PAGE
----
Thursday, 24 February 2011

Making your portfolio work for you at interview

It’s the job interview. You’ve painstakingly researched the company. You’ve arrived early, shaken hands vigorously and smiled sweetly. You’ve settled into your patter, you’re answering the questions well. And, just when everything seems to be going smoothly, the question arises: “Could we see your portfolio?”

The art of putting together a portfolio is relatively simple. The art of talking through your portfolio and really making it work for you is one that surprisingly few candidates master.

When clients put together a job description it invariably covers a wide variety of desired skills and experience. So when they meet you face to face you should never forget that they want to tick off as many of those boxes as possible. As a former PR I spent many an hour wading through files trying to figure out what to put into my sleek black folder. As someone with considerably less creativity than your average MP’s expense form my aim was never to produce something which was attractive on the eye. Instead I decided to focus on producing something which encapsulated a little bit of everything that I did in my role. Yet now, as I sit on the other side of the fence interviewing candidates at all levels, I am amazed by how many portfolios focus on one thing and one thing only – coverage. Worse still I feel deflated when I sit listening to someone ploughing manfully through the umpteenth piece of coverage they achieved for campaign X, as I know that’s how the client will feel as well.    

Running an interviewer through your portfolio is actually the perfect opportunity to demonstrate the true breadth and depth of your experience and skills. However, too many candidates talk generally about campaigns that have been done within their team, and then proceed to flick through pages of coverage in an effort to prove they were a success. Whilst this may be true it’s imperative to realise that to get the most out of your interview you need to use your portfolio material to make it abundantly clear what YOU have done, and YOU only.

No matter whether you’re early in your PR career or a seasoned practitioner, think hard about what is expected of you at your level, and how you can demonstrate that with one or two tangible materials. Think about every step of each campaign and every aspect of your daily job: What do you do? What are you responsible for specifically? How did your action and work affect specific campaigns? What were the highlights? And so on and so on.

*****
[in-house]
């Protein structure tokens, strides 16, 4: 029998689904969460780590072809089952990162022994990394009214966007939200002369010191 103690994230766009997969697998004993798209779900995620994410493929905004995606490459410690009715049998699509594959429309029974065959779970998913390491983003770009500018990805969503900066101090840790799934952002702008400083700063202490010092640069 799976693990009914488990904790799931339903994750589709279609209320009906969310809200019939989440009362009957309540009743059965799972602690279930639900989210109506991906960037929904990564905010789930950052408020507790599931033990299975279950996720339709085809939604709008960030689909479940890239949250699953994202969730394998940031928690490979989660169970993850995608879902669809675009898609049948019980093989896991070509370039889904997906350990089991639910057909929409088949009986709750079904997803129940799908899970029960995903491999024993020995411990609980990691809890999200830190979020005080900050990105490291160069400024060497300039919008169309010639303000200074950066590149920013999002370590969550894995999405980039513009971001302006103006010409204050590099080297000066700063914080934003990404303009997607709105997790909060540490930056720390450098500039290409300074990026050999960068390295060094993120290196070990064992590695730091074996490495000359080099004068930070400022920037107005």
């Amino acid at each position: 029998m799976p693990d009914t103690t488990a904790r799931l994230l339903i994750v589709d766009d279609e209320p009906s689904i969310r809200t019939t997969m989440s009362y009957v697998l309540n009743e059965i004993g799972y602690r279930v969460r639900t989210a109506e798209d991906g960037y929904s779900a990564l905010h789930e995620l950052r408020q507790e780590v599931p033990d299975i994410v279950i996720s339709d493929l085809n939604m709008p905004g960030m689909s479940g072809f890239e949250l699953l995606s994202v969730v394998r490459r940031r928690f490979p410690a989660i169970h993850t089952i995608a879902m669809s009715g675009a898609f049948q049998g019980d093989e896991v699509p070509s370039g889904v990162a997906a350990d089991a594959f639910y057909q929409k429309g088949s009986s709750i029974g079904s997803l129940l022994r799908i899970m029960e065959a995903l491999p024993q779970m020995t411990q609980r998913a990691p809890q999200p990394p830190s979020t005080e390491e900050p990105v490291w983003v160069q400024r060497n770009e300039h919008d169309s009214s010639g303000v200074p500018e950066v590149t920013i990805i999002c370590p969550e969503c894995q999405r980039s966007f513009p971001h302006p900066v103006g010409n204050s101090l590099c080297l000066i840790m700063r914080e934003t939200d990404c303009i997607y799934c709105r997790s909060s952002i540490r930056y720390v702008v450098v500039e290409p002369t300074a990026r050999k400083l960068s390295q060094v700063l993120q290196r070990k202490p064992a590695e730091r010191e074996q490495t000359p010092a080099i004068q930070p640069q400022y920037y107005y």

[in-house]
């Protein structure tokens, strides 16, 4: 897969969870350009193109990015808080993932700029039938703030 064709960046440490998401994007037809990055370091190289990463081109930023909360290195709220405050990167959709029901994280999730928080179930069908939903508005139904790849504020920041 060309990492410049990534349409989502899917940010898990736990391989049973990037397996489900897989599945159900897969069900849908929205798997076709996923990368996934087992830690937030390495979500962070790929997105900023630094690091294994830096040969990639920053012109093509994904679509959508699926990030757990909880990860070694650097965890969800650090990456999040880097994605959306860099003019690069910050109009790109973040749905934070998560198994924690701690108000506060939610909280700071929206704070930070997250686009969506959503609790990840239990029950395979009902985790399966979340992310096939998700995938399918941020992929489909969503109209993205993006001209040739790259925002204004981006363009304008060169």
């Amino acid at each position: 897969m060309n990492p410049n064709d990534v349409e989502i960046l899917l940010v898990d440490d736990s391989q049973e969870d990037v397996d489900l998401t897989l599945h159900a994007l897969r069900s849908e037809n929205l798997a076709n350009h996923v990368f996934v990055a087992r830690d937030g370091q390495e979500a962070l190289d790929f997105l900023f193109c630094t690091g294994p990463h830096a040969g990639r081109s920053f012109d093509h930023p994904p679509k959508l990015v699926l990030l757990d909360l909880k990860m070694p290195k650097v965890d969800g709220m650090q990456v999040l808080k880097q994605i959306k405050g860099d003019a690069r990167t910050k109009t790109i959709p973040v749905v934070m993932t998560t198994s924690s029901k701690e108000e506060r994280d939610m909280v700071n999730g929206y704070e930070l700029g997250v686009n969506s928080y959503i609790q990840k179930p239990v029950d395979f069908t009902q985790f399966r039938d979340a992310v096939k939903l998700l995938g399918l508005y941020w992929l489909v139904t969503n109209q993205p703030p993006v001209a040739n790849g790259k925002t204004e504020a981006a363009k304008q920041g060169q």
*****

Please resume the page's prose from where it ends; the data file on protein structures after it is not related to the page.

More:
So, as an example:
-      If a campaign started with a new business pitch or proposal show examples of where you were involved (maybe brainstorming ideas, maybe drafting part or all of the presentation). This could be a single campaign, a monthly proposal, or a PR plan for the entire year
-      If you played a role in campaign development, setting the strategy and objectives, and developing the tactics, then get all relevant examples into the portfolio. This is particularly important as it allows you to show that you understood exactly what each campaign was designed to achieve, to demonstrate the clever work you did to hit those objectives, and to then relate all this to the end result (see ‘end result’ below)
-      If you managed other team members and can bring this to life, do so. Even if you simply want to show how you manage your day with a to do list, it’s all relevant to the role for which you’re interviewing
-      If writing is a key aspect of your role show the full breadth of what you’re capable of. So this could be press releases, feature articles, executive profiles, case studies, blog entries, news alerts and much more. And if you want to show how you can take a story and adapt it to different audiences, put the same release or article in multiple times, and highlight how you achieved just that
-      If you played a role in budget management show evidence of how you manage this
-      End result: frequently this will be media coverage, but it could also be many other things, including a perception shift, an event, an increase in sales, social media chatter etc. So don’t just stuff your portfolio full of coverage for coverage’s sake. Look back at the objectives, look at who the campaign was aimed at, and include the most relevant examples of why it was a success
-      Reporting – not everyone’s favourite pastime but an essential part of any future role. Be it contact reports, monthly reports, multi-agency reports or annual reports, show what you contributed specifically
-      And finally, evaluation. Online or offline it’s a vital part of a PR’s arsenal, so demonstrate how you had your say

A portfolio that is well thought out and presented will help you position yourself as someone with authority and confidence. Someone who can succinctly and effectively show exactly what value they are to their business, and how they tick all the relevant boxes required for the job that is on offer. A portfolio which is full of pretty pictures but leaves you with little opportunity to sell yourself can be more damaging than good.

Ultimately the separation will not be “Who has the most jazzy material to present?” It comes down to “Who has the most to contribute to my company?”

- Tim Court

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